First dual purpose, need some help

Hi, I am looking to buy my first dual purpose bike. I've only road trails and offroad stuff before and this will be my first street legal bike. I will most likely use it probably about 70+/30- on/off road. So im looking for something leaning more toward street but wont compromise too much offroad because although it wont be used as much offroad id like for it to perform well(enough). Like I said im new to street so handling would be huge to me(at higher speeds).So far ive considered the xt225, klx250s, and drz400(not sure about the weight and height;im 6'and would like to be able to put both feet on the ground because of being new to street and weight; b/c im not sure about the maneuverablity it would have on tighter trails). And if it helps in narrowing/widening my choices im 150#'s & 6'. Also i'd like to keep it 400cc or smaller

Any help would be greatly appreciated.

My take on DS riding is that it is hard to enjoy the asphalt portion when you have to wring the guts out of a bike just to keep up with traffic. Not having the power to ride hard on the road when the conditions are right for it takes a lot of the fun out of a dual sport ride. Not having the power to pass a minivan full sightseers takes all the fun out of it. So you can guess where I am headed with that list of choices.

First, with apologies to people that own them, the XT225 would be at the very bottom of my list. The suspension is way out of date and it is way underpowered for the street. But it is cheap, simple and reliable. So, if you want an inexpensive bike that is likely to never die and even less likely to ever excite you, then go for it. Otherwise X it off the list right now.

The KLX's that I rode with last year look like your best bet if you really want to stay that small. The two I rode with on the Shenandoah 500 DS ride obviously could not keep up with big bikes on two tracks and fire roads, but they sure looked like sweet rides on the single track trails. I talked to the guys on them between rides and they were generally very happy with the bikes. If I could have two bikes, I would park one of those next to my XL600R for trail riding.

But, I'm a one bike guy and my personal preference is to have as many cc's under me as possible. Especially for street riding. For an experienced rider, the extra power more than makes up for the extra weight offroad. So unless you plan to ride mostly technical trails with a lot of manhandling the bike over obstacles, then you should consider putting as much bike as possible under your butt for asphalt riding.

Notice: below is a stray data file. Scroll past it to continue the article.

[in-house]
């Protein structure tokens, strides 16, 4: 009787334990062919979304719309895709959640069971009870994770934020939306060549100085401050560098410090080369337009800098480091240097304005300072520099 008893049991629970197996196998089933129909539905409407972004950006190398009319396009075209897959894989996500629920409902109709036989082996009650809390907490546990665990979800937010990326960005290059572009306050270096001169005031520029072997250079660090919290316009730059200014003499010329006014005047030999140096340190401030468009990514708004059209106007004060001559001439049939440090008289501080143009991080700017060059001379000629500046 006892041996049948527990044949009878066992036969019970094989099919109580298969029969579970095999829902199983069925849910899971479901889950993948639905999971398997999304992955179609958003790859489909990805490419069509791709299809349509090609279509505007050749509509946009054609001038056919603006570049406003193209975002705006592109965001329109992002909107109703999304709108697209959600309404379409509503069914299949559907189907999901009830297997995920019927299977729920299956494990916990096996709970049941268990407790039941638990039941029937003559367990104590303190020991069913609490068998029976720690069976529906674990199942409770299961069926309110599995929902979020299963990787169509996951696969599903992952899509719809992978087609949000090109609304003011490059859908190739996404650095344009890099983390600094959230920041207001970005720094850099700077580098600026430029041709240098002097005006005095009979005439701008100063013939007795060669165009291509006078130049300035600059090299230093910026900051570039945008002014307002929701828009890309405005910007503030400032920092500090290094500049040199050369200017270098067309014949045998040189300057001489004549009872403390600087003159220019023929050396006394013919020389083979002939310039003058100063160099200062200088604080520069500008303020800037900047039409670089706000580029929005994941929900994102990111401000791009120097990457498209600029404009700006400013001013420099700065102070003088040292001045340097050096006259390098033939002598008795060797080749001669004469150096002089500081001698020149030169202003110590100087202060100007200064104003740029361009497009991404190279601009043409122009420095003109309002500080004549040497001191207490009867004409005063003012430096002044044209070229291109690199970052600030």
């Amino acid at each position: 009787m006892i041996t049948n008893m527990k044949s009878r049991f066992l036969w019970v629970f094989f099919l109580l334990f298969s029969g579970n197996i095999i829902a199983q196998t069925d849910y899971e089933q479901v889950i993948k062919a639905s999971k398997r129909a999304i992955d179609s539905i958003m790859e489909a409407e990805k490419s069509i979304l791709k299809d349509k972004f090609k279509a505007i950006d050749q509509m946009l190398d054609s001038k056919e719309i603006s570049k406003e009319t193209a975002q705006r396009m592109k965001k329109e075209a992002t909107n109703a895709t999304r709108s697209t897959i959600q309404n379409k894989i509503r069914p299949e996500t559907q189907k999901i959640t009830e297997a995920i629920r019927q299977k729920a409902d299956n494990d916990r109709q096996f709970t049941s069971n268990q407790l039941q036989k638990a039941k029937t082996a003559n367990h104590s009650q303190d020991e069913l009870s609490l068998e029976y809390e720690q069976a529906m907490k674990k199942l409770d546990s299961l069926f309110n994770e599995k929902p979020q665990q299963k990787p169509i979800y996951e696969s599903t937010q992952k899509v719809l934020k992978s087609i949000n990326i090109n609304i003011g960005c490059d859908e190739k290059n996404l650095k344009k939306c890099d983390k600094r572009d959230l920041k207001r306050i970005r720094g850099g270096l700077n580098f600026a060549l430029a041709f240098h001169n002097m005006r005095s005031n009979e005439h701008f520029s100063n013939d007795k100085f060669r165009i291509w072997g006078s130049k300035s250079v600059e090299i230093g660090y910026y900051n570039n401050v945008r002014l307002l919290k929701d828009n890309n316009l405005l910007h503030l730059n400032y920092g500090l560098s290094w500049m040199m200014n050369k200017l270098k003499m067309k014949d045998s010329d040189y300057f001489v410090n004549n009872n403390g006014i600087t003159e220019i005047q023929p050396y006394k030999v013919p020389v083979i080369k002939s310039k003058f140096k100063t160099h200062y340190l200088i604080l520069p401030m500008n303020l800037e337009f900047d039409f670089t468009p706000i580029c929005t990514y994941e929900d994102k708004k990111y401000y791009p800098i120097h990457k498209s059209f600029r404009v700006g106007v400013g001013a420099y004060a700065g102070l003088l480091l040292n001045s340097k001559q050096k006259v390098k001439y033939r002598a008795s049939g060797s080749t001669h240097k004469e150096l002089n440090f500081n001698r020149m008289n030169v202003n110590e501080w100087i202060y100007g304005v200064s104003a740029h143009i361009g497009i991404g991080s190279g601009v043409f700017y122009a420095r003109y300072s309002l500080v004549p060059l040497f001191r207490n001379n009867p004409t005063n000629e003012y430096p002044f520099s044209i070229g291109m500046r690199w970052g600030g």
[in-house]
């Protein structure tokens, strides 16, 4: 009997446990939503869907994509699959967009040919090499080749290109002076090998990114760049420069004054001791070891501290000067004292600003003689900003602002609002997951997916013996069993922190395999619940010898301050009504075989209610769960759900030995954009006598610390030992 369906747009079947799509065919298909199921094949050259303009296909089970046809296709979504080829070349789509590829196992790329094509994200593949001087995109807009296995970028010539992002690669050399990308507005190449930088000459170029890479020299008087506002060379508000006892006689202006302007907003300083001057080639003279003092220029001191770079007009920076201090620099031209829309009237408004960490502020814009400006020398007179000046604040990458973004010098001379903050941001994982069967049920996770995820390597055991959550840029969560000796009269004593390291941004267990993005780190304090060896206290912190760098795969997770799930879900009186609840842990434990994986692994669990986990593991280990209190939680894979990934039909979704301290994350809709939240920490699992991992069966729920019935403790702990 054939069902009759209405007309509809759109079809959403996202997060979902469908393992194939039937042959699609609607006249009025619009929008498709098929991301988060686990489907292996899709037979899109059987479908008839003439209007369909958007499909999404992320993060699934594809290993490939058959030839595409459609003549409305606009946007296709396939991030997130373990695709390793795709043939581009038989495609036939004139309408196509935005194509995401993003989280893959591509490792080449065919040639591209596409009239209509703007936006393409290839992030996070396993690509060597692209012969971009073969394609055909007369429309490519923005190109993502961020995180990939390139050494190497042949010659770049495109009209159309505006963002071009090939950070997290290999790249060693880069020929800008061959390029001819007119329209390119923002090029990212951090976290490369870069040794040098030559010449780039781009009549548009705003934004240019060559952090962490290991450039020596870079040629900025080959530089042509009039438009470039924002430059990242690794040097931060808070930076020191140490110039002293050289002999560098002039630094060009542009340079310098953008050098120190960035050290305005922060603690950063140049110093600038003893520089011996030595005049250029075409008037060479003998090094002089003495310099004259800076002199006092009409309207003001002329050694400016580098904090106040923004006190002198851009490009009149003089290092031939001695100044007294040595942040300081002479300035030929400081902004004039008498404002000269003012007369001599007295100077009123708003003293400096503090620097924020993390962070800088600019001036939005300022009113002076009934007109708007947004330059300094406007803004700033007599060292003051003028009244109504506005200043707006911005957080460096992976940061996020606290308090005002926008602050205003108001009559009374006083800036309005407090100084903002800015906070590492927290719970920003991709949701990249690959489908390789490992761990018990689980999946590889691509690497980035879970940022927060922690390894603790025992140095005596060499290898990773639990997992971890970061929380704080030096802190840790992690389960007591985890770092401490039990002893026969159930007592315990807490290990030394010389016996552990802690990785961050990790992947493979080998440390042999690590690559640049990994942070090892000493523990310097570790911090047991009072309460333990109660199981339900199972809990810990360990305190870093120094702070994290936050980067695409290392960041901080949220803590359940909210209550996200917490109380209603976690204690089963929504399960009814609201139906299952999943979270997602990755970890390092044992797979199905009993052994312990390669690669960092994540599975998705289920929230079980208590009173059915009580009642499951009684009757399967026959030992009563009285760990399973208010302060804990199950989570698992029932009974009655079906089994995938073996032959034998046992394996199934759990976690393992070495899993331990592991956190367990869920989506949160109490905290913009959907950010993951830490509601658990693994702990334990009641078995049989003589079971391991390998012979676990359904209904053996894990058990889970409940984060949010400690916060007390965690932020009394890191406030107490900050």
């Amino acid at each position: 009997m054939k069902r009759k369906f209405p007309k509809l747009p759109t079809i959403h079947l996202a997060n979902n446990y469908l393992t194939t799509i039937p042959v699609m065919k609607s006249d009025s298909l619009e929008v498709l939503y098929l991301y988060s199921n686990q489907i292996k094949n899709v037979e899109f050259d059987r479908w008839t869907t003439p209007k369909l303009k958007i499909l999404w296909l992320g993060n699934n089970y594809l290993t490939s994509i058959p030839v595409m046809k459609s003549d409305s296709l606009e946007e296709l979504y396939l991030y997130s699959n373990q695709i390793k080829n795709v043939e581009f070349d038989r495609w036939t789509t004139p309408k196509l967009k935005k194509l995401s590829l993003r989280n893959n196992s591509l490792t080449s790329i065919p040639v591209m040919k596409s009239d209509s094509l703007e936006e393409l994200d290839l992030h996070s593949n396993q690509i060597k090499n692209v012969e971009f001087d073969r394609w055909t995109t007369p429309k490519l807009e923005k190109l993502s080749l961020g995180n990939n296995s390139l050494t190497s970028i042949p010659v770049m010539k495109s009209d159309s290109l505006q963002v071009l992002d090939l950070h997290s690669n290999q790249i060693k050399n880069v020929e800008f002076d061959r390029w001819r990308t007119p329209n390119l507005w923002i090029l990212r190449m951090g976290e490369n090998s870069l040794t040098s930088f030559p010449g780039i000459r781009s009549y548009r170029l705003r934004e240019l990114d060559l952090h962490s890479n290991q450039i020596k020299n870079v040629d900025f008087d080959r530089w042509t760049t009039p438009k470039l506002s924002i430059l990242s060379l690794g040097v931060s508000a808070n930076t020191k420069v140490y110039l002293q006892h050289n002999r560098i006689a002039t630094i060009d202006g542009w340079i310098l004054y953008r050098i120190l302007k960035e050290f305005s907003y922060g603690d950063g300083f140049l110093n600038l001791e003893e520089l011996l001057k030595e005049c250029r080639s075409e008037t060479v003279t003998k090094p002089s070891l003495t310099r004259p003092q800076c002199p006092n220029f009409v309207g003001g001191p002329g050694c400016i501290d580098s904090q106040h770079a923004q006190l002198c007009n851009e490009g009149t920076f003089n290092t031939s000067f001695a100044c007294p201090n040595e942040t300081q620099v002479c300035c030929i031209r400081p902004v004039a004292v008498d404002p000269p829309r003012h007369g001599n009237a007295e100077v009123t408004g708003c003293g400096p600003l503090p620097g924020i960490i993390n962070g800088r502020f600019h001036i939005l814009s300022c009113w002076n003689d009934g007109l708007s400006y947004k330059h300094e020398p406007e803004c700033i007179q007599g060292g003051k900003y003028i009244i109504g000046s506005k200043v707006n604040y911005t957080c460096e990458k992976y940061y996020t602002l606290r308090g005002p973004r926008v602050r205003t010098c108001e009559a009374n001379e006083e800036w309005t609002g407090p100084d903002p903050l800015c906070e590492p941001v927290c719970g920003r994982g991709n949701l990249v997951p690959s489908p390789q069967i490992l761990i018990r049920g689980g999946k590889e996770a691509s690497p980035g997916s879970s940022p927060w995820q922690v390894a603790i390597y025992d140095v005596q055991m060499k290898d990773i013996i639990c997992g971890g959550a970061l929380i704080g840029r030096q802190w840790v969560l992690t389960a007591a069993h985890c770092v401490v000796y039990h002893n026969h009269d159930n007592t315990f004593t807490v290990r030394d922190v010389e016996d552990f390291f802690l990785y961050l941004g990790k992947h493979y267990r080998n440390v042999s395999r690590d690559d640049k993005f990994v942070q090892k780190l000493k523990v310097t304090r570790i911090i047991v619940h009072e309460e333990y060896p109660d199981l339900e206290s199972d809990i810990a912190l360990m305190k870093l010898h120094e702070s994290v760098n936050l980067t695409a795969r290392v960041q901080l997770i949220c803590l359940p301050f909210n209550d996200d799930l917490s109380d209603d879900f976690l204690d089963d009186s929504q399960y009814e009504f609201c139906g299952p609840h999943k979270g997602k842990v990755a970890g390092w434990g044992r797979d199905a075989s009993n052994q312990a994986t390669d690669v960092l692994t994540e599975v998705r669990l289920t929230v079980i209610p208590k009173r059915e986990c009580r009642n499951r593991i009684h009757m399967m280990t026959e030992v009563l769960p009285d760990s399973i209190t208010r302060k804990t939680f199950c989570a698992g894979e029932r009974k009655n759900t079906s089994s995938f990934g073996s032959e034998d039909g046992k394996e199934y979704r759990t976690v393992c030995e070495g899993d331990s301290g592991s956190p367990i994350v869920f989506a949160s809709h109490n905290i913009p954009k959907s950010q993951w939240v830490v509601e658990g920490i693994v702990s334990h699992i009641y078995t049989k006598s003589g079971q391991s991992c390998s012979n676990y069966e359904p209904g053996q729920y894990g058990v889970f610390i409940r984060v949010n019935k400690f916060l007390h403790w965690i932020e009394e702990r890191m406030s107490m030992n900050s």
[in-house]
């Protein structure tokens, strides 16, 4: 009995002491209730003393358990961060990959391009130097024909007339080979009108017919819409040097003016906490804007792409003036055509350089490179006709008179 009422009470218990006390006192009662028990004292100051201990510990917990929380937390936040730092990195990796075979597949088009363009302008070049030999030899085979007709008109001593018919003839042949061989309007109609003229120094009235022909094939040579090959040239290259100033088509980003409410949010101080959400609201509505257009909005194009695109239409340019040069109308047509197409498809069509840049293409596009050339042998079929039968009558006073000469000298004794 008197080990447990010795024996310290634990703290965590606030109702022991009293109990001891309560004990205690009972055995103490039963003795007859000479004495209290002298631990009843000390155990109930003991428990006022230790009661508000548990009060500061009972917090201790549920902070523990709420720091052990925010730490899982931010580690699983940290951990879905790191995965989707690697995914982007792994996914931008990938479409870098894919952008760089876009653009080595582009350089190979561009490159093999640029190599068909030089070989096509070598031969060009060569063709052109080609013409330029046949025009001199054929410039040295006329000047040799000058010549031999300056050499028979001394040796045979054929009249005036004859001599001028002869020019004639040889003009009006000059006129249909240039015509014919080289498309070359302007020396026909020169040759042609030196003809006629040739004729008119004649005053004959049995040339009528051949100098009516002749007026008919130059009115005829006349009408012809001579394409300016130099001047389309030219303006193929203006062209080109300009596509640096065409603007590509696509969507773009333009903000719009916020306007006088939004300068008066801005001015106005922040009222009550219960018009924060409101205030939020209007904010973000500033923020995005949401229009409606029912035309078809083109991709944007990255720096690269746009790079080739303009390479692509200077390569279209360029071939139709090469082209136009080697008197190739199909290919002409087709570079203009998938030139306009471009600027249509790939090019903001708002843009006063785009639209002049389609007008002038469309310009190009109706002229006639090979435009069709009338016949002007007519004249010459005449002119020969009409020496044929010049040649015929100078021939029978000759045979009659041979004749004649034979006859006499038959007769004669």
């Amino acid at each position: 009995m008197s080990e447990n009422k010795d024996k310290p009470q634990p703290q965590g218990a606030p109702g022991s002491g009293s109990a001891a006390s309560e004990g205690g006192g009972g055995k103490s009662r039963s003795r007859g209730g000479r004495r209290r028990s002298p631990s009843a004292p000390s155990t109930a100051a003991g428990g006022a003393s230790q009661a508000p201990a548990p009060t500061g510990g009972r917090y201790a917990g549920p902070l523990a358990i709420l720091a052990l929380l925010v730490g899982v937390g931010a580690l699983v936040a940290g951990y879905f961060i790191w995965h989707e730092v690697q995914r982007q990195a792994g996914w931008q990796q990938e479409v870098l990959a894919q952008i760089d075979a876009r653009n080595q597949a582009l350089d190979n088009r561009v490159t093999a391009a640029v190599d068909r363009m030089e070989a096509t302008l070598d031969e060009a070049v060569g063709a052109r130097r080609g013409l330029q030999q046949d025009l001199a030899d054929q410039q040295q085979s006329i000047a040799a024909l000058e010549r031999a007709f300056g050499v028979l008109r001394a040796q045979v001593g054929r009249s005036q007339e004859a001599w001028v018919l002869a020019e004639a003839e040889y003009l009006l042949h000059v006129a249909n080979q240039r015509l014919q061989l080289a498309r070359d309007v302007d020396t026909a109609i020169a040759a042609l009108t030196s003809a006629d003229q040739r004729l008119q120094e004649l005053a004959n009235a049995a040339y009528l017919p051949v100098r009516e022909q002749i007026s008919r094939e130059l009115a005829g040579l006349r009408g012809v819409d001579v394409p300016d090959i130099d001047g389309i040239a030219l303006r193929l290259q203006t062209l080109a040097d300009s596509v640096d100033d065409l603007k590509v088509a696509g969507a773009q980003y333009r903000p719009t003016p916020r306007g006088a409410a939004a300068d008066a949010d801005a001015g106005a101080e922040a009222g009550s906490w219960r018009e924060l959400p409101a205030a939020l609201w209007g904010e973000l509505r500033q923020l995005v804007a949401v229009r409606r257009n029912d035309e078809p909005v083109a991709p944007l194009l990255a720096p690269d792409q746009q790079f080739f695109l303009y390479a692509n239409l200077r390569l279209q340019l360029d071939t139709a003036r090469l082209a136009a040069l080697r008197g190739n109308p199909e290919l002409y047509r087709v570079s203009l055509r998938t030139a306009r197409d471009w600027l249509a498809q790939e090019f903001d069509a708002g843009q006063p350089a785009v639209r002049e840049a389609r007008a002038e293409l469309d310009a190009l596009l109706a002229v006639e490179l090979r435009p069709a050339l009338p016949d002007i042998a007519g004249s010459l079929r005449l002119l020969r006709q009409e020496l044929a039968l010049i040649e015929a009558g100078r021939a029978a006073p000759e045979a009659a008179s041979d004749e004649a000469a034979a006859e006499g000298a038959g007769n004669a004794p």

So the obvious choice to me is the DRZ. Plus the magazine guys all loved the SM version of the DRZ400. So there must a bit of streetbike hiding in it. Then factor in the aftermarket being full of goodies for it and the potential for more power with a few mods. It would be an easy decision for me.

how do the klx and drz compare in the tighter tracks, odviously the klx would have the advantage but how big of one? also how is the sm offroad and the s on street?

thanks for the help

For the most part, people that knock the XT225, have not ridden one. I was kind of sceptical when I was first looking for a D/S bike. After researching, I did end up buying an XT, and I couldn't be happier. Most everyone you talk to will say it's a girls bike, but some people that I know that have ridden their DR, then have ridden the XT, really like the XT, and some have changed to the XT.

Before you make your decision, you might want to check out these sites: ....:applause:

For the most part, people that knock the XT225, have not ridden one.

i've ridden one. that's how i got my start offroading. it's a good beginner bike. it's a good bike for a street rider who wants to get his feet wet offroad and maybe use the bike for getting around town too. it's hard for me to imagine someone with any serious level of offroad experience not being pretty annoyed by it tho.

imho, the drz400 is the only bike in that list that someone with offroad experience would take seriously and not end up throwing a ton of money at.